Between 2007 and 2009, after 17 years of negotiations in which 100,000 Bhutanese lived as refugees in camps in Nepal, the UNHCR resettled more than 25,000 to third-party countries—including the U.S. So far about 600 have landed in Chicago—mostly concentrated in Albany Park, Edgewater, and Rogers Park.
I'm not going to detail the range of problems they, and other new refugees, are facing here (*you sigh with relief*). But let's just say that, in the hierarchy of issues underfunded, understaffed resettlement agencies like the Heartland Alliance are dealing with, community food security—the access to affordable, nutritious, culturally appropriate food—isn't high on the list.
That's where Sarah Eichberger comes in. One of the only dieticians in the U.S. working specifically with refugee communities, she assesses the nutritional needs and risk factors of refugees like the three Bhutanese pictured above (who are, from left to right, Damber Pokhrel, Menuka Kafley, and Kushma Pokhrel). After 17 years in a refugee camp, living on fixed rations of beans, lentils, oil, salt, and grain, new arrivals to the U.S. are often anemic, with depressed immune systems and compound health problems. When they arrive stateside they can quickly develop hypertension and diabetes from an unfamiliar Western diet, and gain weight from a suddenly sedentary lifestyle
Why are refugees at greater risk at being food insecure? For one, the language barrier makes it hard to get a job; many refugees are also unaware of additional food benefits they may be eligible for. They may not know they can use a Link card at the farmers' market, for example, and—after years in the camps—they may have no idea how to budget. Thanks to years of harassment in Bhutan, refugees are likely to be mistrustful of government. "It was not a democratic country, so we could not speak freely out of fear of the government," said Kushma Pokhrel, through interpreter Uma Devi Mishra (herself a Bhutanese refugee and now a community health worker with Heartland Health Outreach), at this morning's Chicago Food Policy Summit panel on community food security, adding that there was widespread fear among Bhutanese in Chicago that the DHS office is really the police station, and that if they go in and ask for help they will get arrested.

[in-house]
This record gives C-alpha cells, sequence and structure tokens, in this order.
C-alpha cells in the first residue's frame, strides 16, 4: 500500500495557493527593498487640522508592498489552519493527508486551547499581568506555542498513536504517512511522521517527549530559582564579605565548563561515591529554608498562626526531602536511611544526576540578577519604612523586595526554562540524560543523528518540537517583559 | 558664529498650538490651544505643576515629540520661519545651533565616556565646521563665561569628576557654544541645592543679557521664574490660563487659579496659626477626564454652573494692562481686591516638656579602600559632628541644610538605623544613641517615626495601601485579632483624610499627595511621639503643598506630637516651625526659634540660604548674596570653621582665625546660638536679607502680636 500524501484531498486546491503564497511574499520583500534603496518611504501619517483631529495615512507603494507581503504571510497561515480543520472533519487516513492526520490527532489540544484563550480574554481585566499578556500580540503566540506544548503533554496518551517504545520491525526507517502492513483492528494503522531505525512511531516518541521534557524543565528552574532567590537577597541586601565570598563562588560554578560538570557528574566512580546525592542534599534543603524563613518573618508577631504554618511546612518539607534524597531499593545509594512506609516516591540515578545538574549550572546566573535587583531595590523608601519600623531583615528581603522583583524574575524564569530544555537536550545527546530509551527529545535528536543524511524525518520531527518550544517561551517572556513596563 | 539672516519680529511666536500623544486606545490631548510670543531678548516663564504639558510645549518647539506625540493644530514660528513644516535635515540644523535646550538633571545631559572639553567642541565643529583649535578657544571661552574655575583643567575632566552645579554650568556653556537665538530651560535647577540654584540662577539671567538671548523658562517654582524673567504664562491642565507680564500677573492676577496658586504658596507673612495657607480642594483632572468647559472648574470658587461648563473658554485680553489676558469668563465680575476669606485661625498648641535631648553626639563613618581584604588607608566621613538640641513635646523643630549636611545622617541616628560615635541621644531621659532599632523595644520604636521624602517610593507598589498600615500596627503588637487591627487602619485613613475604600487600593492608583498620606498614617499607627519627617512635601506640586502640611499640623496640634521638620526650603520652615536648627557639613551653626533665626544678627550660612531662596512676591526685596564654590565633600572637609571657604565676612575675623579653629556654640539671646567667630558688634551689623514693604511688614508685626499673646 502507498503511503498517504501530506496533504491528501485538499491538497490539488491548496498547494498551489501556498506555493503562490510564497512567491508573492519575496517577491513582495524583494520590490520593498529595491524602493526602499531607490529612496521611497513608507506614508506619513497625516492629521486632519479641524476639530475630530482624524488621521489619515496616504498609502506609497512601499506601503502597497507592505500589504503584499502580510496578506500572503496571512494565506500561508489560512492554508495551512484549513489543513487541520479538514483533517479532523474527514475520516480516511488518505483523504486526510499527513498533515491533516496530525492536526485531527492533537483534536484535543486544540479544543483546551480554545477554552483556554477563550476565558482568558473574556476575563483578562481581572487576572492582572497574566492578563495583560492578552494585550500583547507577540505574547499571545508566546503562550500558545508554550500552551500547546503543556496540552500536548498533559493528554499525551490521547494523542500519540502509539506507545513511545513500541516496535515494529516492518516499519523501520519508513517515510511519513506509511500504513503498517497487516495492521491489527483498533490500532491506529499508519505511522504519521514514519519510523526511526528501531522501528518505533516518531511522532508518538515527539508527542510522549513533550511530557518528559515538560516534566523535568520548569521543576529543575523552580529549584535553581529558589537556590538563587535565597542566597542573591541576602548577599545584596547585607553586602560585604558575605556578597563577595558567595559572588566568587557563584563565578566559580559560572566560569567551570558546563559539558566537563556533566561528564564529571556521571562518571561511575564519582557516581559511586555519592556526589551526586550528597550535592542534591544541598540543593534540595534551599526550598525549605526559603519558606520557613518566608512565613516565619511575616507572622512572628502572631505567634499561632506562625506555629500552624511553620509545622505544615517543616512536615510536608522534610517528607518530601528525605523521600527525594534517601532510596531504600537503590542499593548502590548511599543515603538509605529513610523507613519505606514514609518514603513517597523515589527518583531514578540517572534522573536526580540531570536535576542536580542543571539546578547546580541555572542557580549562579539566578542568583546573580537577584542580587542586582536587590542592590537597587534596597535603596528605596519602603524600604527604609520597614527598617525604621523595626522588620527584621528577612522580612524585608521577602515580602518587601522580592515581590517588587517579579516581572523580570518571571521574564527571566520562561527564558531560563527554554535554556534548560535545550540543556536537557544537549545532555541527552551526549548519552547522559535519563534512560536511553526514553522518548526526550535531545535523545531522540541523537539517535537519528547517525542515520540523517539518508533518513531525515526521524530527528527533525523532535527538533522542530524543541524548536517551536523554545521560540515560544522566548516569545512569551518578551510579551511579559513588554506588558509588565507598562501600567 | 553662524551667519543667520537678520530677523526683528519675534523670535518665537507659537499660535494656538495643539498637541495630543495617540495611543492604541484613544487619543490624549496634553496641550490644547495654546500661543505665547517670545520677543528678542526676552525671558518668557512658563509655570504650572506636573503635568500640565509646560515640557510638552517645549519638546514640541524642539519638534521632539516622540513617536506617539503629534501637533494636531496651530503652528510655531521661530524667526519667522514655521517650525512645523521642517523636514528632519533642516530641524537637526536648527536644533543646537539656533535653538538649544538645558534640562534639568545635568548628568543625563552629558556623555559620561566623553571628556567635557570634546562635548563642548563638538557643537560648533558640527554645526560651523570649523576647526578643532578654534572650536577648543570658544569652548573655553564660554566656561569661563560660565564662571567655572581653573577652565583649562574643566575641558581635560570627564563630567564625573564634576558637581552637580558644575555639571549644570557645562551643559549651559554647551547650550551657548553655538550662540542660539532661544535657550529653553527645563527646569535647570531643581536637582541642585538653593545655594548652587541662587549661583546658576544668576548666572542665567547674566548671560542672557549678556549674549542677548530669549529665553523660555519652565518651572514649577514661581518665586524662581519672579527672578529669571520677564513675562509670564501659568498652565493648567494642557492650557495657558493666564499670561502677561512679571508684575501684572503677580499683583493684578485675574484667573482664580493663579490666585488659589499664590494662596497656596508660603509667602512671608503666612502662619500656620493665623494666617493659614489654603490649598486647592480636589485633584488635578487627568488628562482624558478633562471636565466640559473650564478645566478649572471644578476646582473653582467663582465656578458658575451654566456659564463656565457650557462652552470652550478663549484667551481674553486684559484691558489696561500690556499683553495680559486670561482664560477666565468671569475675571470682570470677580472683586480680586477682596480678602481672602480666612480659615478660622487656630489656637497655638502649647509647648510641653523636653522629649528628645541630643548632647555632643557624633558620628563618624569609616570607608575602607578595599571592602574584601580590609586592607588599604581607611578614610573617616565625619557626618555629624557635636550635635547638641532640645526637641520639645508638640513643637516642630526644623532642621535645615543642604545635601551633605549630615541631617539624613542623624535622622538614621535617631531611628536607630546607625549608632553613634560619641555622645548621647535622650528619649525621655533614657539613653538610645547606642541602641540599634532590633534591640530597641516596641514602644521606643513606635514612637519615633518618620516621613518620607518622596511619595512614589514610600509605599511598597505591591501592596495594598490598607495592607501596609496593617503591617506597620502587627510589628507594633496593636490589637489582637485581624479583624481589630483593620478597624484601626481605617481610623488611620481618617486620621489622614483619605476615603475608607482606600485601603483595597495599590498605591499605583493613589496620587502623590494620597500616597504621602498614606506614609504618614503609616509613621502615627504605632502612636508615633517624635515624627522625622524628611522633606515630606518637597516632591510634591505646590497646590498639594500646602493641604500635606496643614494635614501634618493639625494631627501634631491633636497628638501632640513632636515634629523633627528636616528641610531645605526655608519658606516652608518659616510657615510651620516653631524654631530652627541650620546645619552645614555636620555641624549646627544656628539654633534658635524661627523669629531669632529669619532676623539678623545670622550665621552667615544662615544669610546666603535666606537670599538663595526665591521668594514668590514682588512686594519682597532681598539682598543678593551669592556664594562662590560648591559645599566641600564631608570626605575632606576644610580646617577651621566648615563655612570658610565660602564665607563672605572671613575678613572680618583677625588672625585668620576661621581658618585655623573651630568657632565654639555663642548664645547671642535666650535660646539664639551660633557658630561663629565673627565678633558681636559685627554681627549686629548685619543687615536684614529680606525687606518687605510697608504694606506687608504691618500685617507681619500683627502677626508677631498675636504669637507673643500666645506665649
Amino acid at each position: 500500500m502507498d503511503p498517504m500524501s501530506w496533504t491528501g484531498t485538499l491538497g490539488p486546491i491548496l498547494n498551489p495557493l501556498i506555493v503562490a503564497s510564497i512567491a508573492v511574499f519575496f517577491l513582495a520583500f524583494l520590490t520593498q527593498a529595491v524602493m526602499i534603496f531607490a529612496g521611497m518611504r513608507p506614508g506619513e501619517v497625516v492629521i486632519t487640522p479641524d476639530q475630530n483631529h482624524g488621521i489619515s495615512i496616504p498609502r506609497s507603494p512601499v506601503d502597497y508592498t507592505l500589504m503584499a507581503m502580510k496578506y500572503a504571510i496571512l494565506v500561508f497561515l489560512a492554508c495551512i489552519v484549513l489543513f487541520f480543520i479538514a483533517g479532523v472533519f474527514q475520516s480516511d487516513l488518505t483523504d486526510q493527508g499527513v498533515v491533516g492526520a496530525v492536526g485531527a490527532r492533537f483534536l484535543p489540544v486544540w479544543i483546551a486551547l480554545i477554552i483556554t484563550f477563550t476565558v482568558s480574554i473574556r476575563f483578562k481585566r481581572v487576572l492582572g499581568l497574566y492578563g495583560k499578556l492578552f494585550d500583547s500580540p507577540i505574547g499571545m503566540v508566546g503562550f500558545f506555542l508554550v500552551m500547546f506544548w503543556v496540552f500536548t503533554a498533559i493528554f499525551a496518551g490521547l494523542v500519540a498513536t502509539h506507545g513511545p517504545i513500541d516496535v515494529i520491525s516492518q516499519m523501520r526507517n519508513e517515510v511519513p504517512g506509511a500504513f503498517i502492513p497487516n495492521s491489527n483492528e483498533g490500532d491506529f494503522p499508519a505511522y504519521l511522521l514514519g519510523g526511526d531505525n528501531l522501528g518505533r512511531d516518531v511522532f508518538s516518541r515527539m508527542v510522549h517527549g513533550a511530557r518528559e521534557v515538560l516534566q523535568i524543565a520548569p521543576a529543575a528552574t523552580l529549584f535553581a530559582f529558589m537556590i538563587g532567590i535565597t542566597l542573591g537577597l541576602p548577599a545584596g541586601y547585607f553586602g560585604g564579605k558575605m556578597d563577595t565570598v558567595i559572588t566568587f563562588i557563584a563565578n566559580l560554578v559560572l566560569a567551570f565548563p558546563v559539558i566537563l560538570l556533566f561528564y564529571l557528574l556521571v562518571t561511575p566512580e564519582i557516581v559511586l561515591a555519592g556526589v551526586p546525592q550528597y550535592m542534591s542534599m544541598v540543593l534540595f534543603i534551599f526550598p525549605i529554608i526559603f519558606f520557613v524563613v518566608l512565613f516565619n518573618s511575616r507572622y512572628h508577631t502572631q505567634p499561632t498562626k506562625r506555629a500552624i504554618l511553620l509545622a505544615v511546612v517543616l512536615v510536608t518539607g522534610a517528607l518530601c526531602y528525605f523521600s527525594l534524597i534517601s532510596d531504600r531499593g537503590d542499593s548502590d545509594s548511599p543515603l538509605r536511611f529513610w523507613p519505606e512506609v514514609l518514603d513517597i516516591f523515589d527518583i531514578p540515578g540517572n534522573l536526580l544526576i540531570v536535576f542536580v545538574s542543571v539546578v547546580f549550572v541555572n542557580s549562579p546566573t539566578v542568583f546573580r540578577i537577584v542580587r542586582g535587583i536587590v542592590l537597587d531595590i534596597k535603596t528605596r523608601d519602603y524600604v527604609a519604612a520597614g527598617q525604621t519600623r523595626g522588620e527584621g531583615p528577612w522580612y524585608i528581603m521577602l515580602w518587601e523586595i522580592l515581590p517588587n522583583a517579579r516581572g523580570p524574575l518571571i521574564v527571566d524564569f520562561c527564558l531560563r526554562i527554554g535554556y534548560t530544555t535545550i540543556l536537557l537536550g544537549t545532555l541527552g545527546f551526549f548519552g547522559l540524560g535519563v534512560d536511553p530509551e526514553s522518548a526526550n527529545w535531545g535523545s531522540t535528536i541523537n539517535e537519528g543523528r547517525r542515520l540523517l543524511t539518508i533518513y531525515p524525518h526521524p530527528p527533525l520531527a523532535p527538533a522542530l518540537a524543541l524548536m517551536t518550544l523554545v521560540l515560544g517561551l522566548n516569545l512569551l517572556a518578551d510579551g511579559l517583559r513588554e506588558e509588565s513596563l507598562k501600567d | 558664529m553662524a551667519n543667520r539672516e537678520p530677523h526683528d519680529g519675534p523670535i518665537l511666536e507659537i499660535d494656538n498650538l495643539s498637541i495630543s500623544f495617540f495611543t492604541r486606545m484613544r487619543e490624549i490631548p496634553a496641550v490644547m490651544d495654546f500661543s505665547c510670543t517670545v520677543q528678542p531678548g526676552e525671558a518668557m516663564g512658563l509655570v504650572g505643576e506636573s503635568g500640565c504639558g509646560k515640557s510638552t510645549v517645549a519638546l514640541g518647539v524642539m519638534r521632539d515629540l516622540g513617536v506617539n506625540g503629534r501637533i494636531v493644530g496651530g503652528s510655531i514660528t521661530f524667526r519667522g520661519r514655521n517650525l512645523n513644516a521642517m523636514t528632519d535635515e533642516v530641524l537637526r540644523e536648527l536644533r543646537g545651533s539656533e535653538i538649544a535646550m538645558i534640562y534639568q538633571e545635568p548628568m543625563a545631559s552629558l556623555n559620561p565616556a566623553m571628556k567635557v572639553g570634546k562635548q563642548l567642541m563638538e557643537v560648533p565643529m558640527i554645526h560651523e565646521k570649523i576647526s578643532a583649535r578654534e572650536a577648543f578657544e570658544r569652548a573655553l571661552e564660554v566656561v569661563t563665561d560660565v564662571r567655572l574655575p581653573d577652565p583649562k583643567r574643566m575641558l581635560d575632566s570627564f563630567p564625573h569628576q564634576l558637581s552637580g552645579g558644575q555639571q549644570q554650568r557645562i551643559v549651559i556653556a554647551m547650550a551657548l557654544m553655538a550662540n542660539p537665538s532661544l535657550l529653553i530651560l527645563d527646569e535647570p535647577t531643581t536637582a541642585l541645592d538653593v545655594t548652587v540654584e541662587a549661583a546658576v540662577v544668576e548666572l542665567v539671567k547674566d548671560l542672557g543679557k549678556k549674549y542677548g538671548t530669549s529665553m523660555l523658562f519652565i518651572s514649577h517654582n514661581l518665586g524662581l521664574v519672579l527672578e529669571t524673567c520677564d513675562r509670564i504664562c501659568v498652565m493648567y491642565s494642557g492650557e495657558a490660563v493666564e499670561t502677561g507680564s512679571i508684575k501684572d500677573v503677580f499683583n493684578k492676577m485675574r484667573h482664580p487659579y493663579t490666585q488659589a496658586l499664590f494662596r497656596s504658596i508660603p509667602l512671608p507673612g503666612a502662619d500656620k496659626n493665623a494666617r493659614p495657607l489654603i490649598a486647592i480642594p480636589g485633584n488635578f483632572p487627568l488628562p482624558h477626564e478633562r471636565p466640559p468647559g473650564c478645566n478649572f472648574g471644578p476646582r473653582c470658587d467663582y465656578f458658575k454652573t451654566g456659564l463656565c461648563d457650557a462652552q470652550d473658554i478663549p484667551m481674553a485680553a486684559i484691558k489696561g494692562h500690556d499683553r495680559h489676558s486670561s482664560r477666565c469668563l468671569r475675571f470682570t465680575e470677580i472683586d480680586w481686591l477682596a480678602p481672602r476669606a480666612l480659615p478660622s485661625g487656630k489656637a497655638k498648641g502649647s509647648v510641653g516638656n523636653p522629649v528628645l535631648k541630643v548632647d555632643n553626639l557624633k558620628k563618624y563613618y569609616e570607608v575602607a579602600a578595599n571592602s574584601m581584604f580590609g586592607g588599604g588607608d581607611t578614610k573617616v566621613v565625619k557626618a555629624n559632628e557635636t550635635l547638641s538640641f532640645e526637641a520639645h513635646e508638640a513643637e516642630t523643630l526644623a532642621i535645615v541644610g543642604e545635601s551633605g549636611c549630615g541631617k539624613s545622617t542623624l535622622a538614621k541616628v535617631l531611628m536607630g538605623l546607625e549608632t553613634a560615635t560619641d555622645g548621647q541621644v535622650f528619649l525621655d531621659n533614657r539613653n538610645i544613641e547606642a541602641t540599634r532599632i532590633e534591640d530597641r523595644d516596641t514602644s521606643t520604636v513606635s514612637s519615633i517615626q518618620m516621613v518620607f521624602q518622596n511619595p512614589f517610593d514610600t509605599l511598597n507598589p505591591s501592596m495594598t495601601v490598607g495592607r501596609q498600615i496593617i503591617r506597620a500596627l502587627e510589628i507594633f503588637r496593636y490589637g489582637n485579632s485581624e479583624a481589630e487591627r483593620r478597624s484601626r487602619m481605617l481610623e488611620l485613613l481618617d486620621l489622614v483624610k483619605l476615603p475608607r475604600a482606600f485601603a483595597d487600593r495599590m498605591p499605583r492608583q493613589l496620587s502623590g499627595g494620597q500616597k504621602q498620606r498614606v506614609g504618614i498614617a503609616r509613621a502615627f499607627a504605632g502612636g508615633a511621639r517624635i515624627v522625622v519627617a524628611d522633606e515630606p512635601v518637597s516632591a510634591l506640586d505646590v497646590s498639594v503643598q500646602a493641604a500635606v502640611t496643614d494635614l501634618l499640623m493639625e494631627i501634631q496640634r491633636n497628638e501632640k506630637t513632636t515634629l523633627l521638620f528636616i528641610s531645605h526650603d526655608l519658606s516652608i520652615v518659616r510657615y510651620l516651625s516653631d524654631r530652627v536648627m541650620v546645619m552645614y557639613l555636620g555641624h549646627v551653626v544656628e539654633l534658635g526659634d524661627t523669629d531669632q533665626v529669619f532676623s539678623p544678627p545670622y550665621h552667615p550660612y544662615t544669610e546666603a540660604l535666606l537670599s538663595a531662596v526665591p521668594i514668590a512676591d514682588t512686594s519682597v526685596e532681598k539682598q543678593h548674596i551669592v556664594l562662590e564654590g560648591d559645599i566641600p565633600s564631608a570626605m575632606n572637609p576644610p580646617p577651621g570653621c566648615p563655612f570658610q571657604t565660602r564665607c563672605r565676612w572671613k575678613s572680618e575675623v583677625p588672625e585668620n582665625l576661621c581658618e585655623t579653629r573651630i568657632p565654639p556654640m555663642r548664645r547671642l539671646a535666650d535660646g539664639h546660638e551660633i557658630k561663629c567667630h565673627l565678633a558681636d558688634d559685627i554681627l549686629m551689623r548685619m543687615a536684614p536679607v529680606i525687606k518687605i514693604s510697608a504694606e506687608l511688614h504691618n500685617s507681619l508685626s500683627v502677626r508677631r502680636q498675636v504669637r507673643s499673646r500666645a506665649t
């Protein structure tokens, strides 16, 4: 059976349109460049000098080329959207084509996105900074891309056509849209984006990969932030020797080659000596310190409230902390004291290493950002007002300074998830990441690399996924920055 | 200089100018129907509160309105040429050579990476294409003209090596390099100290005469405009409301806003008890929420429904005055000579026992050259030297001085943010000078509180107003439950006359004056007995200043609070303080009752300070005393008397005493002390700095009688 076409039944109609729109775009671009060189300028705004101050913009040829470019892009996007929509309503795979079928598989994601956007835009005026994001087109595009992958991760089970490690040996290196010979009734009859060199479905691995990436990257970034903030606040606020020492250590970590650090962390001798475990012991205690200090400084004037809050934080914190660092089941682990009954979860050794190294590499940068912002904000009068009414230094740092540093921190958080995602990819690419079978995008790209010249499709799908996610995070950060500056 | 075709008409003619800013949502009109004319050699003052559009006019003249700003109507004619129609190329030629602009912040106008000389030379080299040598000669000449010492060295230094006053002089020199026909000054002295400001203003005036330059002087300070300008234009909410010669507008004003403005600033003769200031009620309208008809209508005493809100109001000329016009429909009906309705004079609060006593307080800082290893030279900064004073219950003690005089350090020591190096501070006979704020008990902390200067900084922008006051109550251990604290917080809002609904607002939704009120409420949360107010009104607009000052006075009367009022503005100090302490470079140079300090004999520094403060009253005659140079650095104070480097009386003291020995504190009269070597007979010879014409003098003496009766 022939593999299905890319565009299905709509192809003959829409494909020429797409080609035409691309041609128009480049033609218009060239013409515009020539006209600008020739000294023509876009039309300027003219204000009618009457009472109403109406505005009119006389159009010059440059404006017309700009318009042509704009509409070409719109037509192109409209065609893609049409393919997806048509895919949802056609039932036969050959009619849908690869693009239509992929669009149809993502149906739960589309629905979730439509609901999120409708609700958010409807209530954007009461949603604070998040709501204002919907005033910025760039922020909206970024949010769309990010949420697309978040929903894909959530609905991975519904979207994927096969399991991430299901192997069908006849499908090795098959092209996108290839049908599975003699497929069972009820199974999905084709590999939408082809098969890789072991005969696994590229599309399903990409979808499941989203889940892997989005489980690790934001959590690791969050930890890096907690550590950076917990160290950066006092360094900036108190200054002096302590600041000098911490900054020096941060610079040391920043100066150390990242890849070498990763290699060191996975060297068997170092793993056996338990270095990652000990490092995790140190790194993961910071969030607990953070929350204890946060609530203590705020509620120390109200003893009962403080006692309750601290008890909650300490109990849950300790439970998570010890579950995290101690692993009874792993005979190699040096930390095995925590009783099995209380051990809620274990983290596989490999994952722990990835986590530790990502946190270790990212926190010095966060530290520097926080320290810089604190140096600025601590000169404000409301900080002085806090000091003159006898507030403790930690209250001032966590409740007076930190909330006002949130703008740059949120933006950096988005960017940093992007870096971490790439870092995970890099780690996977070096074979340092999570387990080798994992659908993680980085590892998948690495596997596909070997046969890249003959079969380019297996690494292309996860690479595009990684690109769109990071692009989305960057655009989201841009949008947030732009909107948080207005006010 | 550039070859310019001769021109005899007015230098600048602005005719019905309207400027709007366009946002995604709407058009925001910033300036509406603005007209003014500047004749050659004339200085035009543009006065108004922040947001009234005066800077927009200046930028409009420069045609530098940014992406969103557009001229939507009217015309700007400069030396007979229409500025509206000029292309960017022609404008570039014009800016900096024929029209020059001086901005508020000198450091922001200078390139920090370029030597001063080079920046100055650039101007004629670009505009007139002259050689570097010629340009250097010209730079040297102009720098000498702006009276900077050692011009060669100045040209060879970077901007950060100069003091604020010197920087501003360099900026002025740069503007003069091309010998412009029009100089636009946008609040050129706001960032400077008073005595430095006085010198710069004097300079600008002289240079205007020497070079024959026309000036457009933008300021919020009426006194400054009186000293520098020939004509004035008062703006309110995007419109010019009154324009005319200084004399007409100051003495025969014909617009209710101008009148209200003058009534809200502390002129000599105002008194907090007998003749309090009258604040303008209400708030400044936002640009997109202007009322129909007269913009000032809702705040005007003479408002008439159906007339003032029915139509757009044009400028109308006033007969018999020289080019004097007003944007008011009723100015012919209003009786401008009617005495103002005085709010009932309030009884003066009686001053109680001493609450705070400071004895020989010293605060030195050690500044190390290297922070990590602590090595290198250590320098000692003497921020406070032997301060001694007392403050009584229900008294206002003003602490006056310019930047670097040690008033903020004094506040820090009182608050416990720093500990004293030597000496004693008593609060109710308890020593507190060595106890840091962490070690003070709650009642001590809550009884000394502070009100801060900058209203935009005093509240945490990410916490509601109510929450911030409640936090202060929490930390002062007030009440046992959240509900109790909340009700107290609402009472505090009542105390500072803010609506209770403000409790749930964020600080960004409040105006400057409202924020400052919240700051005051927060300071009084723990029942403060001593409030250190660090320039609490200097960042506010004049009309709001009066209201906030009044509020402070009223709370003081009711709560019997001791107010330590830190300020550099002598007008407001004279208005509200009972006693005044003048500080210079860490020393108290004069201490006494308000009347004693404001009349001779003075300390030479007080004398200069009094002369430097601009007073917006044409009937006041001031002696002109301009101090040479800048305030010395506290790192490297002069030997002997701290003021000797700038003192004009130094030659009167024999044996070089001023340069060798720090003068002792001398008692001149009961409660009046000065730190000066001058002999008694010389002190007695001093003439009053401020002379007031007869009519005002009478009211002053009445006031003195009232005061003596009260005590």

Factor in a general lack of familiarity with common Western, industrialized foods, and things can get blackly comic. In one instance, said Eichberger, she discoverd a refugee client was using the cans she received from a food pantry to decorate her apartment—she didn't realize they actually contained food.
To address all these needs, and foster connections between the Bhutanese community and their new neighbors, Eichberger started two community gardens, Ruby Garden in Rogers Park's Schreiber Park and another in Chase Park, in Edgewater. And I have to say that while community gardening stories by definition tend to the warm and fuzzy, hearing the gardeners talk about the joy they've gotten from being able to grow fresh fruits and vegetables as they did years ago, before they fled Bhutan, was pretty damn heartwarming.
"It was so nice that we had the food grown by our own hands," said Menuka Kafley. "I learn from my parents that everything we have we need to share with the family and the community, so in that way we share everything we grow in the garden. The old people in our community were so happy to see the fresh fruit and vegetables that we grew. The old people wanted to come join us and grow food."
The only drawback so far, added Damber Pokhrel, has been adjusting to the restrictions of urban living. "In Bhutan, whatever we needed for food in our daily life we would grow ourselves. We only went to the market to buy clothes." When she came to Chicago and went to examine the Heartland Alliance garden, "I saw this very small area and thought, 'How can we grow anything in this tiny space?'"
If you're curious, the garden project was also featured on WBEZ's Worldview this morning.Martha Bayne is also tweeting FamilyFarmed @soupandbread.